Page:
APPEAL from a judgment of the circuit court for Ozaukee County: JOSEPH D. MC CORMACK, Judge. Affirmed. Cir. Ct. No. 01CF000184
Before Anderson, P.J., Brown and Nettesheim, JJ.
The opinion of the court was delivered by: Nettesheim, J.
¶1. Marvin J. Moss appeals from a judgment of conviction for second-degree sexual assault of a child contrary to Wis. Stat. § 948.02(2) (2001-02).*fn1 Moss pled no contest to the charge after the trial court denied his motion to suppress an incriminating statement he gave to the Ozaukee County Social Services Department. In the statement, Moss admitted to having sexual contact with a fifteen-year-old girl, C.S. Moss argued that his statement was coerced by his pastoral counselor, who told Moss that he would report the incident if Moss did not self-report the matter.
¶2. The issue in this case is whether a defendant's incriminating statement improperly coerced by a person who is not a state agent offends constitutional due process such that the statement is inadmissible. We conclude that there is no due process violation where, as in this case, a private citizen coerces a confession from another private citizen and there is no state action or state nexus. We uphold the trial court's order denying Moss's motion to suppress and affirm the judgment.
¶3. On September 14, 2001, the State filed a criminal complaint against Moss alleging that he had sexual contact with a child under the age of sixteen contrary to Wis. Stat. § 948.02(2). The probable cause portion of the complaint was based on the following recitals of Detective David G. Guss. On August 29, 2001, Moss contacted the Ozaukee County Social Services Department and reported that he was a pastor at a Lutheran church in the village of Grafton and that on August 3, 2001, he was counseling C.S., a fifteen-year-old member of the congregation, at her home regarding the recent death of her mother. Moss reported that during that visit, he consoled C.S. as she cried, "held her hand and hugged her ... [and] then began to intentionally touch her breasts." On August 30, 2001, Guss spoke with C.S. who told him that approximately three weeks prior Moss visited her at her home for a conversation regarding her well-being and that during the visit Moss "began to touch her breasts and vagina over her clothing and that she began to touch his penis over his clothing."
¶4. Following a preliminary hearing, Moss was bound over for trial. On October 16, 2001, the State filed an information alleging the same charge alleged in the complaint-second-degree sexual assault of a child contrary to Wis. Stat. § 948.02(2).
¶5. On January 17, 2002, Moss filed a motion to suppress his statements given to the social services agency and all evidence stemming from those statements on grounds that the statements were involuntary and coerced. In support of his motion, Moss supplied his affidavit stating that approximately one week after the incident with C.S. he sought spiritual counseling and absolution and asked Pastor Will Reichmann if he could recommend a confidential counseling source. Reichmann recommended that Moss contact Steven Fringer at the Pastoral Counseling Center. Moss did so. At their first meeting, Fringer told Moss that he was a psychologist and minister. According to Moss, Fringer invited him to confess the facts of the incident "in hopes of both spiritual and emotional/mental healing with counseling." Moss did so, believing that his statements to Fringer were confidential and privileged.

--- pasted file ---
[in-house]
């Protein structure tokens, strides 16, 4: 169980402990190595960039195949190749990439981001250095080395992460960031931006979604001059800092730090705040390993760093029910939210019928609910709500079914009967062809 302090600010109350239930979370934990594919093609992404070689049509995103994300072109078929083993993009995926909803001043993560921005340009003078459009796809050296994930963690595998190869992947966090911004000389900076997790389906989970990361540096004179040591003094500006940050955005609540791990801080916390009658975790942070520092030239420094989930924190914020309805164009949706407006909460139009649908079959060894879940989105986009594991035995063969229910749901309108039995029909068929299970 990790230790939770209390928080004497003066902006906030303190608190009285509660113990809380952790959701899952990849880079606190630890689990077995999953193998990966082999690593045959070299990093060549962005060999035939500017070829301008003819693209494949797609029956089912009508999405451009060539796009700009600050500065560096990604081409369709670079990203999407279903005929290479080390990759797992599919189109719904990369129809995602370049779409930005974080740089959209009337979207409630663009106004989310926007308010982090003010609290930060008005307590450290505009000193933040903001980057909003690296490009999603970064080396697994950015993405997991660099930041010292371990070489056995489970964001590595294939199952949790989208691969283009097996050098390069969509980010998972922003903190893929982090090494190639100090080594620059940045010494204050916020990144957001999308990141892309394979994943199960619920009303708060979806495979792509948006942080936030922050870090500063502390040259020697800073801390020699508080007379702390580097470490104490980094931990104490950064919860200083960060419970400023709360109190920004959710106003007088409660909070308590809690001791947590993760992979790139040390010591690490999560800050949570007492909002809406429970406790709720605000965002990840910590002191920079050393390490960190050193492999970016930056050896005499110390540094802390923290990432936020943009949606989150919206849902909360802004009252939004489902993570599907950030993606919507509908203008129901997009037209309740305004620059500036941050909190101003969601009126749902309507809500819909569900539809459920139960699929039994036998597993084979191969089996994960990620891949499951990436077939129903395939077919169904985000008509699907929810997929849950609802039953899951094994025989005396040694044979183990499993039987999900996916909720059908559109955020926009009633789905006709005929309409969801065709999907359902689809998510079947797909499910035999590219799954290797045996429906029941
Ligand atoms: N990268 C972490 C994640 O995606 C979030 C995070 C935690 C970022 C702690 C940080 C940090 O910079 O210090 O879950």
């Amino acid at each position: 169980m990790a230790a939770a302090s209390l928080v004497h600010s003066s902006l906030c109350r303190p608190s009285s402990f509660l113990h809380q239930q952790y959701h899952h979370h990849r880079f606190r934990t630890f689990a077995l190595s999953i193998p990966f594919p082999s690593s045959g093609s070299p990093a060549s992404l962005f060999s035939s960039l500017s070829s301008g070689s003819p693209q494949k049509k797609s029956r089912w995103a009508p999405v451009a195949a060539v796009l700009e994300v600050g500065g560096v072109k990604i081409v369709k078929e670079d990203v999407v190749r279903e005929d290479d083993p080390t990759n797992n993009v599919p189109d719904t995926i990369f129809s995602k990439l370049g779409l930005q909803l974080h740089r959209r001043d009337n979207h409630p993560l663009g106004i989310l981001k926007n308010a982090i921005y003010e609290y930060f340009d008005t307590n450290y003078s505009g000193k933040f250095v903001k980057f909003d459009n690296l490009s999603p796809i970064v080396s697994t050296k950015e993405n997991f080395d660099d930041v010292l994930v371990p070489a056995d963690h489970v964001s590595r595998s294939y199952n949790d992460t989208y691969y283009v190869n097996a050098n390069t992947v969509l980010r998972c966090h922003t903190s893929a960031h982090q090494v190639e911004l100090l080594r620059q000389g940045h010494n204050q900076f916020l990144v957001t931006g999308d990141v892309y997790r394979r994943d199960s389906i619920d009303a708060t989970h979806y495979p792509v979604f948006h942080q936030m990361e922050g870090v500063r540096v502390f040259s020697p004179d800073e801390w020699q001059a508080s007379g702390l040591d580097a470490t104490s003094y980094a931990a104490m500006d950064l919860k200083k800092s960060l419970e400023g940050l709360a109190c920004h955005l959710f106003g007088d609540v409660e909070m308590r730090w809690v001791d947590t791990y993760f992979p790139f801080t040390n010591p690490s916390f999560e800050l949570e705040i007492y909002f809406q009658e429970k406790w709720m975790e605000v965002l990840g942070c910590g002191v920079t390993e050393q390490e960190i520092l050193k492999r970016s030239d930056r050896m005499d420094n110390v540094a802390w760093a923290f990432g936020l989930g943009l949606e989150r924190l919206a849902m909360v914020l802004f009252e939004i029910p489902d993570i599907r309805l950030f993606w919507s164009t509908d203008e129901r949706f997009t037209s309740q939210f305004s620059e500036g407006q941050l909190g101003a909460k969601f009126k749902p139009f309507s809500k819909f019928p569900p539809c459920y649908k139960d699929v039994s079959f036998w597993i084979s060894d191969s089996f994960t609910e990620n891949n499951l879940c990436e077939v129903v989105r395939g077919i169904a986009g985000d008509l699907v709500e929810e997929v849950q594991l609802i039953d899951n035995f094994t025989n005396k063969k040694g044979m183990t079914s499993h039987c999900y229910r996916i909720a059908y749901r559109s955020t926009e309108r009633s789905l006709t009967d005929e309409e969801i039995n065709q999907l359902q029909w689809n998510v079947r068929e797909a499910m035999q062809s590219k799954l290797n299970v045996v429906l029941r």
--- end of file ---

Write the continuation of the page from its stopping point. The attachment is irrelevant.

¶6. At their second meeting, Fringer advised Moss that he was a mandatory reporter*fn2 and therefore compelled under state law to report Moss's confidences to legal authorities. Fringer urged Moss to self-report and that if Moss would not, then Fringer would do so. Fringer provided Moss with the telephone number of the social services agency and told Moss to place the call from his office. Moss "felt he had been trapped" and was led to believe that "he had no option to minimize the damage to himself and others other than to so report." As a result, Moss self-reported the incident.
¶7. On June 18, 2002, the trial court issued a bench decision denying Moss's motion to suppress.*fn3 The trial court identified the issue as "whether coercive conduct of a private person is sufficient to render a confession inadmissible under the Wisconsin Constitution." The trial court determined that absent any kind of police or governmental involvement, it is not. On September 6, 2002, Moss entered a no contest plea and was subsequently convicted and sentenced to eighteen months in prison and eight years and six months of extended supervision.
¶9. We begin with a number of observations which narrow the issue before us. First, Moss states his issue as follows: "whether a statement illegally coerced by a person not a state agent and evidence derived solely by virtue of that statement not otherwise likely to be discovered offends the Due Process Clause of the United States Constitution ... and the equivalent provisions of the Constitution of the State of Wisconsin." Thus, the issue is solely ...